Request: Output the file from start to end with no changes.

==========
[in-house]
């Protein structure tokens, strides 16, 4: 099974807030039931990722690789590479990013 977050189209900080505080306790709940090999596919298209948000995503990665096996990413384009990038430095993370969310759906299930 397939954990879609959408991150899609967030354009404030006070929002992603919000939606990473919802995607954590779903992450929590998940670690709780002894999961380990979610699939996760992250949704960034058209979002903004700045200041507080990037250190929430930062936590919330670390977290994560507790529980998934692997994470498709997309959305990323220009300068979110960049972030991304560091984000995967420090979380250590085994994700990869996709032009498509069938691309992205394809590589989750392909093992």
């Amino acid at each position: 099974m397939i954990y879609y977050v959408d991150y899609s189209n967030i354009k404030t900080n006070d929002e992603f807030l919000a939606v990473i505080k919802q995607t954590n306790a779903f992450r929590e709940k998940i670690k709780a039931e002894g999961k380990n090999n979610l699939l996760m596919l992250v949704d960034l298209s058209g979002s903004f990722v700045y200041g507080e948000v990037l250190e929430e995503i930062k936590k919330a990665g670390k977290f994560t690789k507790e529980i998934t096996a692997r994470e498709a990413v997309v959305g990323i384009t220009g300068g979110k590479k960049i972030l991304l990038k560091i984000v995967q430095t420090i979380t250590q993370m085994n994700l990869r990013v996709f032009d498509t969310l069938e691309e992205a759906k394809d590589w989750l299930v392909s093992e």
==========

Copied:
[in-house]
């Protein structure tokens, strides 16, 4: 099974807030039931990722690789590479990013 977050189209900080505080306790709940090999596919298209948000995503990665096996990413384009990038430095993370969310759906299930 397939954990879609959408991150899609967030354009404030006070929002992603919000939606990473919802995607954590779903992450929590998940670690709780002894999961380990979610699939996760992250949704960034058209979002903004700045200041507080990037250190929430930062936590919330670390977290994560507790529980998934692997994470498709997309959305990323220009300068979110960049972030991304560091984000995967420090979380250590085994994700990869996709032009498509069938691309992205394809590589989750392909093992």
């Amino acid at each position: 099974m397939i954990y879609y977050v959408d991150y899609s189209n967030i354009k404030t900080n006070d929002e992603f807030l919000a939606v990473i505080k919802q995607t954590n306790a779903f992450r929590e709940k998940i670690k709780a039931e002894g999961k380990n090999n979610l699939l996760m596919l992250v949704d960034l298209s058209g979002s903004f990722v700045y200041g507080e948000v990037l250190e929430e995503i930062k936590k919330a990665g670390k977290f994560t690789k507790e529980i998934t096996a692997r994470e498709a990413v997309v959305g990323i384009t220009g300068g979110k590479k960049i972030l991304l990038k560091i984000v995967q430095t420090i979380t250590q993370m085994n994700l990869r990013v996709f032009d498509t969310l069938e691309e992205a759906k394809d590589w989750l299930v392909s093992e």